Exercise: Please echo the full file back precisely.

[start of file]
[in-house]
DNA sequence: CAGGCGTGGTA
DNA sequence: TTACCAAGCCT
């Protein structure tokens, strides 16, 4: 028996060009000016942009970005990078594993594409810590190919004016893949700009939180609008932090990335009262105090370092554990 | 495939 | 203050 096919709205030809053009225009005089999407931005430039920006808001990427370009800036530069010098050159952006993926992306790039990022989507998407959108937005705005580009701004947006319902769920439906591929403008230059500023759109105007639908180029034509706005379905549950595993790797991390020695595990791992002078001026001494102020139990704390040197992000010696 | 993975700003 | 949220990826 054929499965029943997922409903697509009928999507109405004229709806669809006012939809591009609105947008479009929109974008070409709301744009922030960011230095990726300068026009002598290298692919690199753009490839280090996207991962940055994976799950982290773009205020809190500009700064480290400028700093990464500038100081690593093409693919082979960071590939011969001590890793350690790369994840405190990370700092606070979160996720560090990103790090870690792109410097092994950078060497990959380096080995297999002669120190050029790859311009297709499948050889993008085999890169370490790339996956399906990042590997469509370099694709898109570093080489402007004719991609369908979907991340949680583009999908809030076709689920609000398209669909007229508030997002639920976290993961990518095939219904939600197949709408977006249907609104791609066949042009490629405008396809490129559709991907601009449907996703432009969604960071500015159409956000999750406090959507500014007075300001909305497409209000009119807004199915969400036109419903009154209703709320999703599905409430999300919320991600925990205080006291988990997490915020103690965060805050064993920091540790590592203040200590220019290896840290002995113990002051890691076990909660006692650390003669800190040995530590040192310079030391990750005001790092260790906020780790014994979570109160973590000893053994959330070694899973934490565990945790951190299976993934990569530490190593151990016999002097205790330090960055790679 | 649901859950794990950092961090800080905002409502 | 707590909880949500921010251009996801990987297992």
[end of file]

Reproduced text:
[in-house]
DNA sequence: CAGGCGTGGTA
DNA sequence: TTACCAAGCCT
């Protein structure tokens, strides 16, 4: 028996060009000016942009970005990078594993594409810590190919004016893949700009939180609008932090990335009262105090370092554990 | 495939 | 203050 096919709205030809053009225009005089999407931005430039920006808001990427370009800036530069010098050159952006993926992306790039990022989507998407959108937005705005580009701004947006319902769920439906591929403008230059500023759109105007639908180029034509706005379905549950595993790797991390020695595990791992002078001026001494102020139990704390040197992000010696 | 993975700003 | 949220990826 054929499965029943997922409903697509009928999507109405004229709806669809006012939809591009609105947008479009929109974008070409709301744009922030960011230095990726300068026009002598290298692919690199753009490839280090996207991962940055994976799950982290773009205020809190500009700064480290400028700093990464500038100081690593093409693919082979960071590939011969001590890793350690790369994840405190990370700092606070979160996720560090990103790090870690792109410097092994950078060497990959380096080995297999002669120190050029790859311009297709499948050889993008085999890169370490790339996956399906990042590997469509370099694709898109570093080489402007004719991609369908979907991340949680583009999908809030076709689920609000398209669909007229508030997002639920976290993961990518095939219904939600197949709408977006249907609104791609066949042009490629405008396809490129559709991907601009449907996703432009969604960071500015159409956000999750406090959507500014007075300001909305497409209000009119807004199915969400036109419903009154209703709320999703599905409430999300919320991600925990205080006291988990997490915020103690965060805050064993920091540790590592203040200590220019290896840290002995113990002051890691076990909660006692650390003669800190040995530590040192310079030391990750005001790092260790906020780790014994979570109160973590000893053994959330070694899973934490565990945790951190299976993934990569530490190593151990016999002097205790330090960055790679 | 649901859950794990950092961090800080905002409502 | 707590909880949500921010251009996801990987297992």